The general wellbeing of children has become an issue of increasing concern and discussion at international, local, and other levels during the last two decades or so. Children's health and nutritional status, in particular, have received the attention of both researchers and policy makers, due to indications of survey results and other sources that they have been deteriorating in many countries. Theoretical and other forms of research aimed at understanding the situation identify care as an important factor that either promotes or otherwise affects the health and nutritional status of children. Studies on care have also emphasized that the socioeconomic context within which care is provided, determines the availability of resources for care and the personal capacity of care givers or families to meet their care obligations. The present paper presents a number of cases of crisis of care among Ewe migrants in the city of Accra. It is part of a bigger project that examined care practices and their effects on children's health and nutritional status among the migrants. The cases, though unique in their own respect, together are a reflection of the general situation of care among the migrants. They also bring to light the complex interrelationship among the factors affecting care and point to the need for more comprehensive approaches in research to understand the problems facing households in providing care for children in the contemporary socioeconomic context.
Author Cuthbert BaataarSource: Institute of African Studies Research Review 2004, pp 39 –58 (2004)More Less
We are guilty of many errors and many faults, but our worst crime is abandoning the children, neglecting the fountain of life. Many of the things we do can wait, the child cannot. Right now is the time his bones are being formed, his blood is being made and his senses are being developed. To him we cannot answer "Tomorrow" His name is "Today". [cited in Morley et. al 1986] Gabrielo Mistral, Noble Prize winning Poet from Chile. <p>Childcare is one of the primary responsibilities involved in having children. What is more fundamental to a society than childcare? Ranked closely behind basic survival, food and shelter, the care and protection of the children needs to come in high on the scale of society's top priorities. The Chilean poet has well captured the fate of many children today in the context of childcare and has also prophetically warned of the necessity to leave no stone unturned and learn to sacrifice our needs for the survival of our children. This work has been a modest attempt to explore why mothers in Nandom are unable to maintain adequate nutritional status of infants and toddlers.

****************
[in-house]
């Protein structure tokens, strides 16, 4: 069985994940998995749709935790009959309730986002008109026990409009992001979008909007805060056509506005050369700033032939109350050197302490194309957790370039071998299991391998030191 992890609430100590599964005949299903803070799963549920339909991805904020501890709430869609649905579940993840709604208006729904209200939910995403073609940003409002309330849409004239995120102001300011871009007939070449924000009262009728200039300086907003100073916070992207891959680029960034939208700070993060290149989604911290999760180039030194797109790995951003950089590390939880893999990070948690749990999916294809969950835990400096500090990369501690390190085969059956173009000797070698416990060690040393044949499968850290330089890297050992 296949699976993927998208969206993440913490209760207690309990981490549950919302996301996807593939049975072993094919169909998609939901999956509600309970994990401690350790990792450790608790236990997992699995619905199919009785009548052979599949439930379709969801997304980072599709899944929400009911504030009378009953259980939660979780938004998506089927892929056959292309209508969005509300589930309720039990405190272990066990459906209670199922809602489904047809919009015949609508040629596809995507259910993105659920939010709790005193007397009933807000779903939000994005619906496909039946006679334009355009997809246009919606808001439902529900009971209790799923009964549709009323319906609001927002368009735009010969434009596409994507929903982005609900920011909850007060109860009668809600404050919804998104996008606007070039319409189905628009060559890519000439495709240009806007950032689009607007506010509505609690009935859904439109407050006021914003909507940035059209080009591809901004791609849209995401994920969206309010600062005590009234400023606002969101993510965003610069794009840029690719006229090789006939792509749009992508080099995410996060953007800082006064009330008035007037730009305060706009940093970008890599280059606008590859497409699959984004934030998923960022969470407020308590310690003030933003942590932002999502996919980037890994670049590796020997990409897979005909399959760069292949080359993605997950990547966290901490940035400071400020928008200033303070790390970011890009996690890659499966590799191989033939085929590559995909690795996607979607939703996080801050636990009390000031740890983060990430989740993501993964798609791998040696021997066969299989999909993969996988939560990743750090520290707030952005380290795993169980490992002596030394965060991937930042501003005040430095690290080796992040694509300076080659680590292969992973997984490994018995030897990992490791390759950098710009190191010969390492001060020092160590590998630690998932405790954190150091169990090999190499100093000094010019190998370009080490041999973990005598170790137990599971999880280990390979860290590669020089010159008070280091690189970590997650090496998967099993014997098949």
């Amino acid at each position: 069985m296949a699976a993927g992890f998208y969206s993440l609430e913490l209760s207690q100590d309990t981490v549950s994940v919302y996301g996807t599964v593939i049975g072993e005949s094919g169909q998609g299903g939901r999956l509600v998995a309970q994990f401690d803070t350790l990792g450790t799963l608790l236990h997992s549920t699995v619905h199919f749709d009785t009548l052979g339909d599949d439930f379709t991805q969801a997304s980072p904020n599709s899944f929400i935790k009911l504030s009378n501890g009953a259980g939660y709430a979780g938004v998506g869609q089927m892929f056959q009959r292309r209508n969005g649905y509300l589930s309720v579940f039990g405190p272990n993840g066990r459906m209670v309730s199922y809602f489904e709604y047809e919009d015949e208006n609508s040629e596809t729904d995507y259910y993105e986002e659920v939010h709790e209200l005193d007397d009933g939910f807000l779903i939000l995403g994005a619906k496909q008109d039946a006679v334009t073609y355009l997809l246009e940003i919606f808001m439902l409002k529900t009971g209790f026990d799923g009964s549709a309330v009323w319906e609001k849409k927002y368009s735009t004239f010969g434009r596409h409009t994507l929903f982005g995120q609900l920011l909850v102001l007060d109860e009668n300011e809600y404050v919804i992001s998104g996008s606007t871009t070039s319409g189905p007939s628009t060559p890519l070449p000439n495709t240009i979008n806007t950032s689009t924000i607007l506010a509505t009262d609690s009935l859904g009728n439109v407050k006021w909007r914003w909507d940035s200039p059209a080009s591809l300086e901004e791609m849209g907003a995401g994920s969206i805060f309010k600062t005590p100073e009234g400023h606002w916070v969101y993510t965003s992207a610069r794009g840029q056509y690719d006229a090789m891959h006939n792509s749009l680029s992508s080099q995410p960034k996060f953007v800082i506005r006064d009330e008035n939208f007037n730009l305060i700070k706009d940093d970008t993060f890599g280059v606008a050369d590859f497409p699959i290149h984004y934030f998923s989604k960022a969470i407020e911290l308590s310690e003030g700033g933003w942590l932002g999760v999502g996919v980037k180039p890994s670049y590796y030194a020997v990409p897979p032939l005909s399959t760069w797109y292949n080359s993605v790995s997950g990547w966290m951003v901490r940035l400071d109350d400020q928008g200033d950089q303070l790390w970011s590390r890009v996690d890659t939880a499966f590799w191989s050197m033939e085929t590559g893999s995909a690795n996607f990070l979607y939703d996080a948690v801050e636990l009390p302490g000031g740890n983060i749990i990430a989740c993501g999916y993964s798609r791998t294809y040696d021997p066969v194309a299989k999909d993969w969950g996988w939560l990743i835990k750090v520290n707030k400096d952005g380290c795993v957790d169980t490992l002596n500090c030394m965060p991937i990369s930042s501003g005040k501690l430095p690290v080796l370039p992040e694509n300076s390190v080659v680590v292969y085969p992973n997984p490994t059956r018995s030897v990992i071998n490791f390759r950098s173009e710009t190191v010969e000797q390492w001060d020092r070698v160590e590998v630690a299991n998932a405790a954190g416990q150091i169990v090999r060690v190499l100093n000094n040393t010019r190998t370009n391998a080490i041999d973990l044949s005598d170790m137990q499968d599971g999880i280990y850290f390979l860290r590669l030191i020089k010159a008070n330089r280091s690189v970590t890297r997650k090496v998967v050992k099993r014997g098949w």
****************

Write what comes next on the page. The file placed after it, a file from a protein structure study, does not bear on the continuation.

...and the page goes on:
Author Deborah AtobrahSource: Institute of African Studies Research Review 2004, pp 59 –75 (2004)More Less
Children are not meant to live on their own, they must be dependent on adults particularly their biological parents. The focus of this paper is on the plight of certain children in the Manya Krobo district of Ghana, who have no mothers because of AIDS, and also have no fathers because their fathers are 'unknown'. The reality of AIDS is brutally clear. Millions of people are dying of the disease worldwide, while several millions are being affected by it yearly. Anarfi (1994) and several others have observed various social, cultural and economic implications of HIV/AIDS. Hunter & John (2000) in particular have explained that, apart from the greatest loss of losing human lives to the disease, the surviving families or households are also greatly affected by the disease. Perhaps one of the most tragic results of the AIDS epidemic is the ever-increasing number of orphans it is leaving behind. It is such orphans in one badly affected Ghanaian community who are the subjects of this paper.